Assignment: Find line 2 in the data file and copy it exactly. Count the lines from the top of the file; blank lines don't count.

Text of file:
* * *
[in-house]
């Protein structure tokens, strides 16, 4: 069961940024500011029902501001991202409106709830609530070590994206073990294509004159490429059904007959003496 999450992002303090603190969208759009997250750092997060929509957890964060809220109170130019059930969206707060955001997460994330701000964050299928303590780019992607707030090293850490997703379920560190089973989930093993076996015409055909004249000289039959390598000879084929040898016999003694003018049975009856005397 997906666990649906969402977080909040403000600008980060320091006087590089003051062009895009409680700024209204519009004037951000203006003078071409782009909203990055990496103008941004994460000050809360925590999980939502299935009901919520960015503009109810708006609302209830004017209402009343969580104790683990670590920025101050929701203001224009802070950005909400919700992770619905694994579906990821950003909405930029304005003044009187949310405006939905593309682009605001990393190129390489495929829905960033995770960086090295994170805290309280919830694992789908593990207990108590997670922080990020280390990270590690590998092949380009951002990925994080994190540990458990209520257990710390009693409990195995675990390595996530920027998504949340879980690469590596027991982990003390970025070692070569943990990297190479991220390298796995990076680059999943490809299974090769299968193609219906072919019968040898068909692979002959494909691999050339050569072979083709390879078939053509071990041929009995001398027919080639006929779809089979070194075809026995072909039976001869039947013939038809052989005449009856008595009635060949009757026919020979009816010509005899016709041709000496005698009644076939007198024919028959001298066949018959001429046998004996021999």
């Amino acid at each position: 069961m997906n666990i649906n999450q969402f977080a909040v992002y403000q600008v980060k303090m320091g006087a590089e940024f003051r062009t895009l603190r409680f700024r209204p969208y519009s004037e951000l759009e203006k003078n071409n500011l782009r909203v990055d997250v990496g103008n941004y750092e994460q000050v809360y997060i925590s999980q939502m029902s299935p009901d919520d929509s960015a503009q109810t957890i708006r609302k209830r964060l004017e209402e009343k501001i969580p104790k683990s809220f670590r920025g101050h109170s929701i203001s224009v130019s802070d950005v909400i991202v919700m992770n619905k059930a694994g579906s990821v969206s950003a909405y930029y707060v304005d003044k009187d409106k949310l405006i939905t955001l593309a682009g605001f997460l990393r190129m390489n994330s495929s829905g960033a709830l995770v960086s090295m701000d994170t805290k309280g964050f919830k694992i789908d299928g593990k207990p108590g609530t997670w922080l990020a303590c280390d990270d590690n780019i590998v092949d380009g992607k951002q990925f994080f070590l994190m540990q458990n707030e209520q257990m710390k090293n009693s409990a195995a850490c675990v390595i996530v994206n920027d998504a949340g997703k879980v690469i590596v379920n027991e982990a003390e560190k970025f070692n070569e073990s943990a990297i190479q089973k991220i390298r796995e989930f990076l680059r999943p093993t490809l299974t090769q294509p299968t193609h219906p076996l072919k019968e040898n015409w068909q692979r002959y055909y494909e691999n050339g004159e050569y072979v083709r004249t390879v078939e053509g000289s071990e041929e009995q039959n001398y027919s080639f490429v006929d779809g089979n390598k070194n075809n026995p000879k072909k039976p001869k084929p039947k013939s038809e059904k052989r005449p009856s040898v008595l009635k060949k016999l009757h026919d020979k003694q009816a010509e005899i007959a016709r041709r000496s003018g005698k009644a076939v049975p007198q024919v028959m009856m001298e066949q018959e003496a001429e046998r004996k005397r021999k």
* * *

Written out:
């Protein structure tokens, strides 16, 4: 069961940024500011029902501001991202409106709830609530070590994206073990294509004159490429059904007959003496 999450992002303090603190969208759009997250750092997060929509957890964060809220109170130019059930969206707060955001997460994330701000964050299928303590780019992607707030090293850490997703379920560190089973989930093993076996015409055909004249000289039959390598000879084929040898016999003694003018049975009856005397 997906666990649906969402977080909040403000600008980060320091006087590089003051062009895009409680700024209204519009004037951000203006003078071409782009909203990055990496103008941004994460000050809360925590999980939502299935009901919520960015503009109810708006609302209830004017209402009343969580104790683990670590920025101050929701203001224009802070950005909400919700992770619905694994579906990821950003909405930029304005003044009187949310405006939905593309682009605001990393190129390489495929829905960033995770960086090295994170805290309280919830694992789908593990207990108590997670922080990020280390990270590690590998092949380009951002990925994080994190540990458990209520257990710390009693409990195995675990390595996530920027998504949340879980690469590596027991982990003390970025070692070569943990990297190479991220390298796995990076680059999943490809299974090769299968193609219906072919019968040898068909692979002959494909691999050339050569072979083709390879078939053509071990041929009995001398027919080639006929779809089979070194075809026995072909039976001869039947013939038809052989005449009856008595009635060949009757026919020979009816010509005899016709041709000496005698009644076939007198024919028959001298066949018959001429046998004996021999």